Vladimir Putin has an op-ed in The New York Times reassuring Americans that he is on their side. Its attempted cuddliness brought to mind the west’s wartime image of another Russian leader. I am surprised this one did not sign the piece Uncle Vlad.
What follows is an attempt at parsing Putin:
MOSCOW – RECENT events surrounding Syria have prompted me to speak directly to the American people and their political leaders.
Recent events surrounding Barack Obama have prompted me to speak directly to the American people and their political leaders.
It is important to do so at a time of insufficient communication between our societies.
It is important to do so at a time of insufficient recognition of Russia’s importance.
The potential strike by the United States against Syria, despite strong opposition from many countries and major political and religious leaders, including the pope, will result in more innocent victims and escalation, potentially spreading the conflict far beyond Syria’s borders. A strike would increase violence and unleash a new wave of terrorism.
A strike would increase violence and unleash a new wave of terrorism. My PR team tells me that this article will go live on September 11. Coincidence.
Syria is not witnessing a battle for democracy, but an armed conflict between government and opposition in a multireligious country … This internal conflict, fueled by foreign weapons supplied to the opposition, is one of the bloodiest in the world.
The weapons we supplied to the government were maintaining stability. You let the Qataris and the Saudis ruin it.
From the outset, Russia has advocated peaceful dialogue enabling Syrians to develop a compromise plan for their own future.
From the outset, Russia has assumed that the west would not seek to topple Bashar al-Assad’s regime by force. This is still the case, so I am here to help.
We are not protecting the Syrian government, but international law.
We are not protecting the Syrian government, but our interpretation of international law.
The law is still the law, and we must follow it whether we like it or not. Under current international law, force is permitted only in self-defense or by the decision of the [UN] Security Council.
Syria is not Iraq. Syria is also not Georgia.
No one doubts that poison gas was used in Syria. But there is every reason to believe it was used not by the Syrian Army, but by opposition forces, to provoke intervention by their powerful foreign patrons, who would be siding with the fundamentalists.
No one doubts that poison gas was used by the Syrian government. But you have not thought about it in a realpolitik sort of way. That is what I am here for.
Reports that militants are preparing another attack – this time against Israel – cannot be ignored.
Reports that militants are preparing another attack – this time against Israel – cannot be ignored by members of the US Congress.
It is alarming that military intervention in internal conflicts in foreign countries has become commonplace for the United States.
It is alarming for Russia that despite the US electing a Democrat who opposed the Iraq war and who told me he would “reset” our relations, military intervention in internal conflicts in foreign countries has become commonplace for the US.
Is it in America’s long-term interest? I doubt it.
Is it in America’s long-term interest? Let me help you with that. I am a grown-up statesman, an auteur of realpolitik. Your president is an amateur.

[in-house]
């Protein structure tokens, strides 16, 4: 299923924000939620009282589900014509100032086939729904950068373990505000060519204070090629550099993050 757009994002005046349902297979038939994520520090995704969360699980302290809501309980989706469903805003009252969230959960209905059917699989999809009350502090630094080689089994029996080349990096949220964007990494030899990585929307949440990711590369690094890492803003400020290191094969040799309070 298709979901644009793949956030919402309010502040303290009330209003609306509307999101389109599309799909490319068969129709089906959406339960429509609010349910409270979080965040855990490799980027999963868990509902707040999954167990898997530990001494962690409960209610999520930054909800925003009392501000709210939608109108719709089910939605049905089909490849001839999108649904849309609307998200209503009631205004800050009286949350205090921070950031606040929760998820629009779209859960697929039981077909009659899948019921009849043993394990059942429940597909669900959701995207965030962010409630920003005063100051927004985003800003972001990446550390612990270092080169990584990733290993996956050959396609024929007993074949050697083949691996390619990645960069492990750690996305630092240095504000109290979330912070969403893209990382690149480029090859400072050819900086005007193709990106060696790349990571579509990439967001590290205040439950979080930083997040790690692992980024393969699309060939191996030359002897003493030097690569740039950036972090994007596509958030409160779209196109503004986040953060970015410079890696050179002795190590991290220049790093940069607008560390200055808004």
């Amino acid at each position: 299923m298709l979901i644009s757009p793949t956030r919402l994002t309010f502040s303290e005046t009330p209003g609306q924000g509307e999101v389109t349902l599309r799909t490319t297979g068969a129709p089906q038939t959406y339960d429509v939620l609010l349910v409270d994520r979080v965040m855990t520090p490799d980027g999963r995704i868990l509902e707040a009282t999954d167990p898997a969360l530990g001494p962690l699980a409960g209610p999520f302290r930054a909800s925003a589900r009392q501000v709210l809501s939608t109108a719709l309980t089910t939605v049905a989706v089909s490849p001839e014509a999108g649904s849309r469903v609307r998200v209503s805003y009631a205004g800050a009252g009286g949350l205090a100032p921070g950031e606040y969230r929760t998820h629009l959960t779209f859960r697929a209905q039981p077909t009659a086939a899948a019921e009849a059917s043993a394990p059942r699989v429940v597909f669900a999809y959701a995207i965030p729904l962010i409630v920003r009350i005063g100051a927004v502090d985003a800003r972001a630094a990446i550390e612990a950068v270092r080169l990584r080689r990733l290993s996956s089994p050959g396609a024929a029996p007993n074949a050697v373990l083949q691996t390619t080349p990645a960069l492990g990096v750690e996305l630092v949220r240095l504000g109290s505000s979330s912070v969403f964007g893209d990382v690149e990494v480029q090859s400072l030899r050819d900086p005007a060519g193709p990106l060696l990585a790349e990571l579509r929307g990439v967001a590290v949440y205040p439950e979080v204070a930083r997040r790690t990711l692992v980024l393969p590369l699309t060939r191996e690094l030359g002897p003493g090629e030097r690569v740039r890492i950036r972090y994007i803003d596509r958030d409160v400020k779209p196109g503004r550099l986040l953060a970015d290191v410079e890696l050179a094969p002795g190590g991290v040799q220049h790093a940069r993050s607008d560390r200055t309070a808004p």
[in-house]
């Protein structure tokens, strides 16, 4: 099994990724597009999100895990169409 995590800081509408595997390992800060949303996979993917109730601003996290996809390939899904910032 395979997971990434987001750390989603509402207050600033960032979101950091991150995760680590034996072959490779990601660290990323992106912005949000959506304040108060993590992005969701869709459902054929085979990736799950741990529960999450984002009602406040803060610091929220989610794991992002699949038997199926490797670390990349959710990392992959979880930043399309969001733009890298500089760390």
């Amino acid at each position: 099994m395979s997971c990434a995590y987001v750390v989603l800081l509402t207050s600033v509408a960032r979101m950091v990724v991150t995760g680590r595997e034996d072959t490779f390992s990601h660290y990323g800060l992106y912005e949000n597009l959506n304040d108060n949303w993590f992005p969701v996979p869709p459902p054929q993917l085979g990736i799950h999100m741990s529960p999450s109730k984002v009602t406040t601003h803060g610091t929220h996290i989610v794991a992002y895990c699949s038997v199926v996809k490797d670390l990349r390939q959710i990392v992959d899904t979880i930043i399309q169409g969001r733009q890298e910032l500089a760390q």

Millions around the world increasingly see America not as a model of democracy but as relying solely on brute force, cobbling coalitions together under the slogan “you’re either with us or against us”.
Readers of The New York Times: your president is no different from George W Bush. Don’t support him. And forget about that Alexei Navalny guy over here.
A new opportunity to avoid military action has emerged in the past few days.
I love John Kerry. Why didn’t you vote for him?
The United States, Russia and all members of the international community must take advantage of the Syrian government’s willingness to place its chemical arsenal under international control for subsequent destruction.
The US must take advantage of this accident of history and trust your friend, Uncle Vlad. (And none of this contradicts what I wrote a few paragraphs ago about how the rebels were the ones using the chemical weapons.)
Judging by the statements of President Obama, the United States sees this as an alternative to military action.
Can you believe that your president hasn’t bothered to talk to your Uncle Vlad for more than 20 minutes? Hasn’t he read George Kennan? We Russians need attention.
My working and personal relationship with President Obama is marked by growing trust. I appreciate this.
My working and personal relationship with President Obama recently reached Kennedy-Khrushchev levels and has since improved marginally. Americans, you should appreciate that I have been so understanding.
I carefully studied his address to the nation on Tuesday.
I smiled throughout his address to the nation on Tuesday.
And I would rather disagree with a case he made on American exceptionalism, stating that the United States’ policy is “what makes America different. It’s what makes us exceptional.” It is extremely dangerous to encourage people to see themselves as exceptional, whatever the motivation. There are big countries and small countries, rich and poor, those with long democratic traditions and those still finding their way to democracy. Their policies differ, too. We are all different, but when we ask for the Lord’s blessings, we must not forget that God created us equal.
Stop interfering. You may be familiar with the Brezhnev Doctrine. This is the Putin Doctrine. Trust your Uncle Vlad.